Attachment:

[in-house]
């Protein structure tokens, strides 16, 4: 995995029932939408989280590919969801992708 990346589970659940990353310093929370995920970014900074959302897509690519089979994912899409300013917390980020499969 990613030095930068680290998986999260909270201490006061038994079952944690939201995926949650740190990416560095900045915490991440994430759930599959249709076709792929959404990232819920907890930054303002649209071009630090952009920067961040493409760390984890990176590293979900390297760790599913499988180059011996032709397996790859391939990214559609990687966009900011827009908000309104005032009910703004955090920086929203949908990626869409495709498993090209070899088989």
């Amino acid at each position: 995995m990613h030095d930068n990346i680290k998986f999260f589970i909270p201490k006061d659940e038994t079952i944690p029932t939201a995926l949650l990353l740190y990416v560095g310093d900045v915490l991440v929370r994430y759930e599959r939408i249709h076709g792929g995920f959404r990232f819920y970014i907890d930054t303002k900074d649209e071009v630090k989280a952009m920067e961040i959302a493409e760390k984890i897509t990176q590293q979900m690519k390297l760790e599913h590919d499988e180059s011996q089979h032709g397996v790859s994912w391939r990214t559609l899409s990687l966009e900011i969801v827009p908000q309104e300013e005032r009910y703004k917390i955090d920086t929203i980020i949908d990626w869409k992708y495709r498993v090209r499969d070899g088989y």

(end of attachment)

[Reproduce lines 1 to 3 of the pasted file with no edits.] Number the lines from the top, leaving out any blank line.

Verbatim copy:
[in-house]
């Protein structure tokens, strides 16, 4: 995995029932939408989280590919969801992708 990346589970659940990353310093929370995920970014900074959302897509690519089979994912899409300013917390980020499969 990613030095930068680290998986999260909270201490006061038994079952944690939201995926949650740190990416560095900045915490991440994430759930599959249709076709792929959404990232819920907890930054303002649209071009630090952009920067961040493409760390984890990176590293979900390297760790599913499988180059011996032709397996790859391939990214559609990687966009900011827009908000309104005032009910703004955090920086929203949908990626869409495709498993090209070899088989």
């Amino acid at each position: 995995m990613h030095d930068n990346i680290k998986f999260f589970i909270p201490k006061d659940e038994t079952i944690p029932t939201a995926l949650l990353l740190y990416v560095g310093d900045v915490l991440v929370r994430y759930e599959r939408i249709h076709g792929g995920f959404r990232f819920y970014i907890d930054t303002k900074d649209e071009v630090k989280a952009m920067e961040i959302a493409e760390k984890i897509t990176q590293q979900m690519k390297l760790e599913h590919d499988e180059s011996q089979h032709g397996v790859s994912w391939r990214t559609l899409s990687l966009e900011i969801v827009p908000q309104e300013e005032r009910y703004k917390i955090d920086t929203i980020i949908d990626w869409k992708y495709r498993v090209r499969d070899g088989y």